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7. We know ACORN, MOA, COABC, CHFA, COG, OCO and COTA have been contacted by media, as well as individual retailers, producers and certifiers. Thank to everyone who has helped make this a story about we want to see in our food and environment, and how organic offers that to consumers. Here’s a great video piece from Nova Scotia: http://www.cbc.ca/news/canada/nova-scotia/story/2011/12/09/ns-organic-food-valley.html
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THE “DATA”
1. The data CBC obtained is very partial and does not tell us very much at all. In one table is compared some organic apples to conventional apples (organic over-sampled) and finds that 42 organic apples out of a total sample of 599 has some trace residues. It does not tell us residues for what. What it does tell us is that organic made up 14% of the positives, and conventional made up 85% of the positives. It also shows us that the conventional apples contained 567 residues, while organic only had 52. Therefore, with minimal data, this tells us that — very much like other data in the US and EU — organic produce is consistently found to have much lower levels of synthetic chemical pesticide residues than non-organic produce. These are sampled from both Canadian and imported apples.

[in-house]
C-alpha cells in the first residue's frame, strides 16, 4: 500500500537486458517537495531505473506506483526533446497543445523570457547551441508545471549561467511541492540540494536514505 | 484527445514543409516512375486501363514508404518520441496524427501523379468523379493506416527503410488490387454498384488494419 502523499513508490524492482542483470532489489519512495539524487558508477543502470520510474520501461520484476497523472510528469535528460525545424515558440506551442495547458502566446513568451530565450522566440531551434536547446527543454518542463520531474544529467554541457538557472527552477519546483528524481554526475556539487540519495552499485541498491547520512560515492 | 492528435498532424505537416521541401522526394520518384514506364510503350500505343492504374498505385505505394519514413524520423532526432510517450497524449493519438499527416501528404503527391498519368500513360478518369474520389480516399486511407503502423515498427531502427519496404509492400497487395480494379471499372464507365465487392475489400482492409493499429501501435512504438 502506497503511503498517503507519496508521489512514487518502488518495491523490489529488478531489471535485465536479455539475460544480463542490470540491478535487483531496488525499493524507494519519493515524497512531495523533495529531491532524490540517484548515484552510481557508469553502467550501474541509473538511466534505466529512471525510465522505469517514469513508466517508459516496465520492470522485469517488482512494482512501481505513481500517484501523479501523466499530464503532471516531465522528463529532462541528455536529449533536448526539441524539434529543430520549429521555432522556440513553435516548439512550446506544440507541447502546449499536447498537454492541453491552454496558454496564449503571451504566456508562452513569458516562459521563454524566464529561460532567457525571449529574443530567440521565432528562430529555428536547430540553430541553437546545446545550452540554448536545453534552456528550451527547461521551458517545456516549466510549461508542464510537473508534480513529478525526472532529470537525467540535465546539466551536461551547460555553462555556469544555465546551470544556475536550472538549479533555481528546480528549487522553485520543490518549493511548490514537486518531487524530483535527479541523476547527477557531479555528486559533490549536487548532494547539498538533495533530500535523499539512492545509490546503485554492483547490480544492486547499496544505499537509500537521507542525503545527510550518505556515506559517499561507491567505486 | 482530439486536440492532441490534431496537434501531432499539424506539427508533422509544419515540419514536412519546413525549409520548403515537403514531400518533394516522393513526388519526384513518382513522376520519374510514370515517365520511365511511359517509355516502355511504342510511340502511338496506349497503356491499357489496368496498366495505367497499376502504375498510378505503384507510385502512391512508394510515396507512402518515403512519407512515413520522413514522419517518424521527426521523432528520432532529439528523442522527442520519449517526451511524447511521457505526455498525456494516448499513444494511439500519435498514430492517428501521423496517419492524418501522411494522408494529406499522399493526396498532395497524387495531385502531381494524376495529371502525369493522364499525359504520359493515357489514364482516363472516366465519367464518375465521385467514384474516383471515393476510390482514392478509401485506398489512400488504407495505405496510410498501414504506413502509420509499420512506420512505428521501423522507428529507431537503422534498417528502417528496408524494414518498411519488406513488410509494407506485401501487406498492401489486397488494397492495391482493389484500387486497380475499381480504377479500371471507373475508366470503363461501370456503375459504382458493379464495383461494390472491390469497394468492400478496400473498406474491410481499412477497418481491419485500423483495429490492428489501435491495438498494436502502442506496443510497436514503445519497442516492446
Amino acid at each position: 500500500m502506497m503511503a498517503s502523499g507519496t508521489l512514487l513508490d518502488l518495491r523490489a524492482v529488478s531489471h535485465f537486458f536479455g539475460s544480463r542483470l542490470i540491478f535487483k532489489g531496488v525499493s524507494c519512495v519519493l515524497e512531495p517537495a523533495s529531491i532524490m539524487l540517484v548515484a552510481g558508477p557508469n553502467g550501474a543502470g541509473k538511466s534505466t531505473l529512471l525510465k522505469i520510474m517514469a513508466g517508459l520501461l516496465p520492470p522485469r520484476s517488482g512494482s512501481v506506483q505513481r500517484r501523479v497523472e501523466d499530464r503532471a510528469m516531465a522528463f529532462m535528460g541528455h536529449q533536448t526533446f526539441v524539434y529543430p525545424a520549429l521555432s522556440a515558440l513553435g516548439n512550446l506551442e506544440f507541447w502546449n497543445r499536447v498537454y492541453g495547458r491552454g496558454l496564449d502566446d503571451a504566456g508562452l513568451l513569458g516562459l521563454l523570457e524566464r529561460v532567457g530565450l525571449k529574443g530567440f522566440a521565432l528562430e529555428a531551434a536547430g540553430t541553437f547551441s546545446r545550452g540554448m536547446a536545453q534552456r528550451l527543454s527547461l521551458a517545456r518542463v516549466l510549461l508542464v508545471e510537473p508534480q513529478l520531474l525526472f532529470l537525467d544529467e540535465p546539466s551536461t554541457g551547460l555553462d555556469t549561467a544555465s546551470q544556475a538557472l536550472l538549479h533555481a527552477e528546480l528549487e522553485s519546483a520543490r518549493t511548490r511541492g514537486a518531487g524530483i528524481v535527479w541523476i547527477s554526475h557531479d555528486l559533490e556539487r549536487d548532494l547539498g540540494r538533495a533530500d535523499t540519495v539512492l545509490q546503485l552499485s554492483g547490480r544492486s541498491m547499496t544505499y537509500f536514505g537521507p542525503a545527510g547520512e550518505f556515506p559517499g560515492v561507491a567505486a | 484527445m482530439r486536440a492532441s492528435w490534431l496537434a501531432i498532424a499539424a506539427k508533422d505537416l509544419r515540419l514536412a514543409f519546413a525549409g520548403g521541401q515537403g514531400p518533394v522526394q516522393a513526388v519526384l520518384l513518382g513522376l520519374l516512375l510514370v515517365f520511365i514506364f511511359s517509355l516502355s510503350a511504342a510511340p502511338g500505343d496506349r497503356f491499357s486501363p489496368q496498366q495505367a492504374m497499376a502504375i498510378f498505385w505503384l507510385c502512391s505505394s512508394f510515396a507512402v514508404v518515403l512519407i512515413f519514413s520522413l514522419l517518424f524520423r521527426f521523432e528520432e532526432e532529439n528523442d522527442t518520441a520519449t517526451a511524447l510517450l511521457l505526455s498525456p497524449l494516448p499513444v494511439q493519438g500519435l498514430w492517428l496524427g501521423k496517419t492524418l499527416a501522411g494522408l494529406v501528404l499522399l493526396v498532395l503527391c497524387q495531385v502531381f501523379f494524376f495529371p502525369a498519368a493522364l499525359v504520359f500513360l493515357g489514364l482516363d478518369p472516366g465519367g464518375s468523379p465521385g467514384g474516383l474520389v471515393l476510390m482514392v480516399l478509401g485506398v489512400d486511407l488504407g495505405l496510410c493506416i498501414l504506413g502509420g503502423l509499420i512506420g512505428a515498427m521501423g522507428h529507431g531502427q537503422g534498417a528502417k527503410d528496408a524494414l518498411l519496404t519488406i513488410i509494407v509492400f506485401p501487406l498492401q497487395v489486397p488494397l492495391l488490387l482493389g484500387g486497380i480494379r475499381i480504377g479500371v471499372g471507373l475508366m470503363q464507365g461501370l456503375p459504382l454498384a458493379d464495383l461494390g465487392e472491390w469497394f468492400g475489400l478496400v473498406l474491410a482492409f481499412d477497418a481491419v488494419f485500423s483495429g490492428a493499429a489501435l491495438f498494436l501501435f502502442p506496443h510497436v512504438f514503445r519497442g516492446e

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2. The second data set only shows organic positives in spot samples. It shows the amounts of prohibited substances are trace, and at very very low levels. This data does not compare to any negatives, nor to any non-organics, so there is no way to conclude that this is a high number of positives or not. The chemicals found are basically post-harvest treatments (e.g. fruit dips, waxes, fungicide for packing crates for non-organic produce).  It is clearly the result of cross-contamination during storage, shipping or packing.
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3. The data was collected before Canada’s Organic Products Regulations were fully implemented in June 2011. The CFIA has been working diligently since 2009 to train its inspectors and integrate organic into its internal systems and protocols. This data pre-dates the end of the Stream of Commerce period.
Homestead Organics